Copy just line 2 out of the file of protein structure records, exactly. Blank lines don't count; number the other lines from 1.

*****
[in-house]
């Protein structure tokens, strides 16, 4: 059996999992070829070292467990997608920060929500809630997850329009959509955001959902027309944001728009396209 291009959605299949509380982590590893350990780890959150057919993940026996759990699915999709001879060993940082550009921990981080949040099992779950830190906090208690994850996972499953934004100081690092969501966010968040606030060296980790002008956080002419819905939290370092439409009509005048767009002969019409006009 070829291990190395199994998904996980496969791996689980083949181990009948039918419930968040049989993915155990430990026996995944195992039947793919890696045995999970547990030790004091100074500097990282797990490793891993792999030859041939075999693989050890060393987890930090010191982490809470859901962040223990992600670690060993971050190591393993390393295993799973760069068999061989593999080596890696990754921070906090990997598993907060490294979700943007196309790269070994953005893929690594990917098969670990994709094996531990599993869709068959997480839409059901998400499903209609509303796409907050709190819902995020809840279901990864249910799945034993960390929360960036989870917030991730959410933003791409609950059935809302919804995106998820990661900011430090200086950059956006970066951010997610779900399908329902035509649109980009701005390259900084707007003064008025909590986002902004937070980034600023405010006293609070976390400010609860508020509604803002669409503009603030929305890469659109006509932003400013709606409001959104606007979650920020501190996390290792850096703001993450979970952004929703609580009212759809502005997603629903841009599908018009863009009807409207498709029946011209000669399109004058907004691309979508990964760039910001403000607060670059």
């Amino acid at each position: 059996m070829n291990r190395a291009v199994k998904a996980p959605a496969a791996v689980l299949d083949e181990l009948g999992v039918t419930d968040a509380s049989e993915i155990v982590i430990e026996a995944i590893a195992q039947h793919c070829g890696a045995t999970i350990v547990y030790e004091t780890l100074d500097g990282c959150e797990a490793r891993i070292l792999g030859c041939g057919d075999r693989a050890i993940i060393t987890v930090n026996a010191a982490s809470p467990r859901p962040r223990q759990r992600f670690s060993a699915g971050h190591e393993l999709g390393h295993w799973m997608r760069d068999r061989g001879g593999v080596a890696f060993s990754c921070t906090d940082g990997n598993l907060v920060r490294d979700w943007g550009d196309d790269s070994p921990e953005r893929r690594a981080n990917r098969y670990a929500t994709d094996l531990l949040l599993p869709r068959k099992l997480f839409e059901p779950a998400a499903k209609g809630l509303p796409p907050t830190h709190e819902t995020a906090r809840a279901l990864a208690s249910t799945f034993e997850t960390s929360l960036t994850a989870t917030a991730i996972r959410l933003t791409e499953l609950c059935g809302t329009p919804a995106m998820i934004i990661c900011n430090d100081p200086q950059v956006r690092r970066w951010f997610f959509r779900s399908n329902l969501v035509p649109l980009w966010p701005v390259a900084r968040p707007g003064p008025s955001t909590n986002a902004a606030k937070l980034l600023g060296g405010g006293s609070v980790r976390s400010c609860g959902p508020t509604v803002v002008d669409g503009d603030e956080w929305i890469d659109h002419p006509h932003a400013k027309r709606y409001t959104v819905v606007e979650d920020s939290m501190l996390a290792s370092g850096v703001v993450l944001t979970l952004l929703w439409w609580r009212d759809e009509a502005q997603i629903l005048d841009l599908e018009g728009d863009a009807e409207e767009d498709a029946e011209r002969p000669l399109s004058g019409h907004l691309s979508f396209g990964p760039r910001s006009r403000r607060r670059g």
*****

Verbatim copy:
């Protein structure tokens, strides 16, 4: 059996999992070829070292467990997608920060929500809630997850329009959509955001959902027309944001728009396209 291009959605299949509380982590590893350990780890959150057919993940026996759990699915999709001879060993940082550009921990981080949040099992779950830190906090208690994850996972499953934004100081690092969501966010968040606030060296980790002008956080002419819905939290370092439409009509005048767009002969019409006009 070829291990190395199994998904996980496969791996689980083949181990009948039918419930968040049989993915155990430990026996995944195992039947793919890696045995999970547990030790004091100074500097990282797990490793891993792999030859041939075999693989050890060393987890930090010191982490809470859901962040223990992600670690060993971050190591393993390393295993799973760069068999061989593999080596890696990754921070906090990997598993907060490294979700943007196309790269070994953005893929690594990917098969670990994709094996531990599993869709068959997480839409059901998400499903209609509303796409907050709190819902995020809840279901990864249910799945034993960390929360960036989870917030991730959410933003791409609950059935809302919804995106998820990661900011430090200086950059956006970066951010997610779900399908329902035509649109980009701005390259900084707007003064008025909590986002902004937070980034600023405010006293609070976390400010609860508020509604803002669409503009603030929305890469659109006509932003400013709606409001959104606007979650920020501190996390290792850096703001993450979970952004929703609580009212759809502005997603629903841009599908018009863009009807409207498709029946011209000669399109004058907004691309979508990964760039910001403000607060670059």